Could I Experience Sensory Overload Due to Medical Reasons?

It’s possible, especially if struggles with sensory input began in childhood – this is known as a Sensory Processing Disorder. Young people that live with SPD find any kind of activity that involves the five senses, from touching a new material to tasting a new food, utterly overwhelming. Obviously, this is at the more extreme end of the sensory overload spectrum.

It’s no secret that sensory overload has also long been linked to Autism. Those living with Autism particularly struggle with excessive stimulation from their outside environment, with the overwhelming sensation resulting in a meltdown. Most people are diagnosed with Autism due to displaying symptoms at an early age, but it’s far from uncommon for somebody do live with the condition well into their teens or adulthood without realising it; if you suspect that yourself or your child are displaying signs of the condition, then seek a referral from a healthcare professional. Of course, first-line self-diagnosis is always available via Dr. Google, M.D., but this is far from definitive.

Alternatively, you may be that rare and beautiful creature known as a Highly Sensitive Person, or HSP. This is a status that applies to roughly 20% of the world’s population, and while it’s commonly confused with simple introversion, Highly Sensitive People tend to respond negatively to even the smallest stimuli. Do you tend to walk into a restaurant and feel immediately overwhelmed by the sounds, sights and smells and need to retreat immediately, or find yourself struggling to concentrate on a task at work when telephones and ringing and people are conversing all around you? Such aversion to aural chaos is a key signifier of being a Highly Sensitive Person, along with an increased empathy for friends and family – if somebody close to a HSP cries, the chances are they’ll taste salt on the tip of your tongue. This online test will offer some further advice on whether you fall into this category.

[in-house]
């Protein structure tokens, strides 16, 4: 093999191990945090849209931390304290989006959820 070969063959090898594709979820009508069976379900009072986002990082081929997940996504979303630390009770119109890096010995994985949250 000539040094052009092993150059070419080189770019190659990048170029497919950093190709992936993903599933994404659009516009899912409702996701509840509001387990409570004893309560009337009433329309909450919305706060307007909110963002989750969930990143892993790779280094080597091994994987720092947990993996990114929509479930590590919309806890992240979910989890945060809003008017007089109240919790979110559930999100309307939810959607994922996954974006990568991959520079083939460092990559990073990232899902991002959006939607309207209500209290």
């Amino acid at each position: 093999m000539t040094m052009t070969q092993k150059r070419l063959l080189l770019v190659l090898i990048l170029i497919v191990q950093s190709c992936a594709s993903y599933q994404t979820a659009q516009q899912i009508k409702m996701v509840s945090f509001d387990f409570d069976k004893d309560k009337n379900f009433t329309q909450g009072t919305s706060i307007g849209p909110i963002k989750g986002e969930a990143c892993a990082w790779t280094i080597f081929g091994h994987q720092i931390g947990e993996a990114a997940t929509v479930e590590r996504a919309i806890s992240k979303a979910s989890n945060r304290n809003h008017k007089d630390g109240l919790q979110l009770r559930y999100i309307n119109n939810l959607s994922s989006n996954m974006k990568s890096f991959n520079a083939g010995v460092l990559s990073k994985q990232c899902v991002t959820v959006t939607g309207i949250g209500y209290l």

Can Sensory Overload Harm My Health?

Yes, very much so – don’t ignore the warning signals that your brain is sending you when it experiences sensory overload, especially if you already live with a pre-diagnosed condition such as Autism, Fibromyalgia/Chronic Fatigue SyndromeMultiple Sclerosis or PTSD. Sensory overload can feel akin to being pummeled by a heavyweight boxer for your mind, and you need to make sure you are taking care of yourself appropriately.

How Can I Protect Myself Against Sensory Overload in Public?

Even the most introverted among us needs to venture outside sometimes. Sure, we can carefully plan our social interactions so that we only spend time with a small number of hand-picked individuals that we trust not to fry our sensitive senses, but what about such basic life essentials such as shopping, working and commuting?

The first thing is to identify any particular trigger of your sensory overload. In doing so, you may recognise the pattern and cycle of the condition, and remove yourself from a situation wherever possible before the overload can really take hold of you. Do your fingers start to twitch or find yourself fidgeting from foot to foot? Do you grow short of breath? And what brings on these reactions – too much noise? Bright lights? Strong scents and aromas?